Louise Jury’s Evening Standard column is devoted to the announcement of the Tate’s plans for the Olympic year of 2012. And the star attraction is . . . surprise! . . . a Damien Hirst retrospective:
Announcing a blockbuster line-up across all its venues next year, Tate Director Sir Nicholas Serota said: “We wanted to show a prominent contemporary British artist in 2012 when the world’s eyes would be on the UK.
[…] Hirst’s shark, titled The Physical Impossibility Of Death In The Mind Of Someone Living, will return to Britain for display for the first time since 2003. It was sold byCharles Saatchi to a US collector for a sum said to be more than £6 million.
Other seminal works among the more than 70 going on show include A Thousand Years, from 1990, featuring a cow’s head and flies, which Hirst regarded as so important he bought back from Saatchi. There is a chance to see Mother And Child Divided, the bisected cow and calf he donated to Tate four years ago. There will be installations such as Pharmacy from 1992, and In And Out Of Love from 1991, in which he revealed his butterfly obsession.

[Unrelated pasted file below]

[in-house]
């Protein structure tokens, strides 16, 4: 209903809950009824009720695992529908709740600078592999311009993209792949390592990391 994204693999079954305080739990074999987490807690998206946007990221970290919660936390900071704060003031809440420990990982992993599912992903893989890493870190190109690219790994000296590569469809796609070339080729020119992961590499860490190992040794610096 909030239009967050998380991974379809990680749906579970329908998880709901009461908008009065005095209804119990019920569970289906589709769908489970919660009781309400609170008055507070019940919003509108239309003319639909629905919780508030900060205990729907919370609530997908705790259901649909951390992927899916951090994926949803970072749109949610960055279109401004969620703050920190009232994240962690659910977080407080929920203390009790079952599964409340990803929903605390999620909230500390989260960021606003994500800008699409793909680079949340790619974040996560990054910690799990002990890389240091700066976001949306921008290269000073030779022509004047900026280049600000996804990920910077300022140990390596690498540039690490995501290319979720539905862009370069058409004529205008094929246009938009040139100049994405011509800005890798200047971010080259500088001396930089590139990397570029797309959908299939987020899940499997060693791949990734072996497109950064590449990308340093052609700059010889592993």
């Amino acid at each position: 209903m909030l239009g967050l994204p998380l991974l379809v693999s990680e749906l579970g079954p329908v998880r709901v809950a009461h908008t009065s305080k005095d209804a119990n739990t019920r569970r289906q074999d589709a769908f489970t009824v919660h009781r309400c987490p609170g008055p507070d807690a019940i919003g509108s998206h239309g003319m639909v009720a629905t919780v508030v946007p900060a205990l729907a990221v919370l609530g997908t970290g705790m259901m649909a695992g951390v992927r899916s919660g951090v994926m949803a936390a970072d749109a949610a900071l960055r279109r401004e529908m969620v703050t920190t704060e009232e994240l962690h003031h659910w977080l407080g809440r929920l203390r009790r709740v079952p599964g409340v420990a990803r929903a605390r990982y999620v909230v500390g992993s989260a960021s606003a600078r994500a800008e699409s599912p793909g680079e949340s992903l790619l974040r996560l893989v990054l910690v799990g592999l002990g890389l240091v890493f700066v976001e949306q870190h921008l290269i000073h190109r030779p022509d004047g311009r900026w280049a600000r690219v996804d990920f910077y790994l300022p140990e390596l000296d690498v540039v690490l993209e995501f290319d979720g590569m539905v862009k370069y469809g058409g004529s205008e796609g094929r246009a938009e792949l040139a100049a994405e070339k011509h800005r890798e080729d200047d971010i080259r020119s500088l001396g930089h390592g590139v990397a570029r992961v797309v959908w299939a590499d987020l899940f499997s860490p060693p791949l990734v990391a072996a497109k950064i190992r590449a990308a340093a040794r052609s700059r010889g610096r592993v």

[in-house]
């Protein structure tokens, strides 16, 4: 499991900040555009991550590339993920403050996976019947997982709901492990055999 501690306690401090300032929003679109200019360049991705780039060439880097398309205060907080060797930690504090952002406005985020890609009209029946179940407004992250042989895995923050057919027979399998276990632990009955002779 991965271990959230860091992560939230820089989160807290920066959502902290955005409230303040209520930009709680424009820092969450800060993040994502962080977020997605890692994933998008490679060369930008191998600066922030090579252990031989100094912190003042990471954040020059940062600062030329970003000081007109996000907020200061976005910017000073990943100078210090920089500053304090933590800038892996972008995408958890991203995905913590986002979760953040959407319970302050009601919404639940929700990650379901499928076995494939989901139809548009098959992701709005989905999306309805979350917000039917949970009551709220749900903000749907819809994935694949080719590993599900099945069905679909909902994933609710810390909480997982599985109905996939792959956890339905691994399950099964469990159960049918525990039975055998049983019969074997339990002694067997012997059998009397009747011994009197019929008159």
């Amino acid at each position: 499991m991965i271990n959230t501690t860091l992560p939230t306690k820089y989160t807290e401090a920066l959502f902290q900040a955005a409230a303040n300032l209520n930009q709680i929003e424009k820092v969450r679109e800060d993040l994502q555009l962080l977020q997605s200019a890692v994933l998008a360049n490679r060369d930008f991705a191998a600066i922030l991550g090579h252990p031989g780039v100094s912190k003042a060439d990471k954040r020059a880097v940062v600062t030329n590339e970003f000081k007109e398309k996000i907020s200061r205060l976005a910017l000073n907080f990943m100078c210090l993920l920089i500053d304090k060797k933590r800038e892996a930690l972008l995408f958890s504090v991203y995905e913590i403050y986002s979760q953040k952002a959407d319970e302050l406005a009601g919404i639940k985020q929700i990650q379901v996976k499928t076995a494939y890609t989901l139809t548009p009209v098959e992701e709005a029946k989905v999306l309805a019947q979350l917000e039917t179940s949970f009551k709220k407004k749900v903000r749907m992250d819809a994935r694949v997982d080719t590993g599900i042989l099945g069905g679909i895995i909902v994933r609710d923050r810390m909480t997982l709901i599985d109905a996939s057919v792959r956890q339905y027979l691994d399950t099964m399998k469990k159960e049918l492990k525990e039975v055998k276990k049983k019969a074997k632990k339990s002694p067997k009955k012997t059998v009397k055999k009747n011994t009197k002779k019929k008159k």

Tate Britain, meanwhile, will explore Pablo Picasso’s links with the UK and his influence on British artists such as David Hockney, who is said to have visited Picasso’s 1960 Tate show eight times. Tate Modern will profile Norwegian Edvard Munch – though not with his most famous work, The Scream.
Tino Sehgal, 34, takes on the Turbine Hall commission during the London 2012 Festival, the finale of the Cultural Olympiad. Tate St Ives marks the 85th birthday of US artist Alex Katz, while J M W Turner, Claude Monet and Cy Twombly are profiled in Liverpool.
Damien Hirst Comes First in Epic Olympic Year for Tate (This is London/Evening Standard)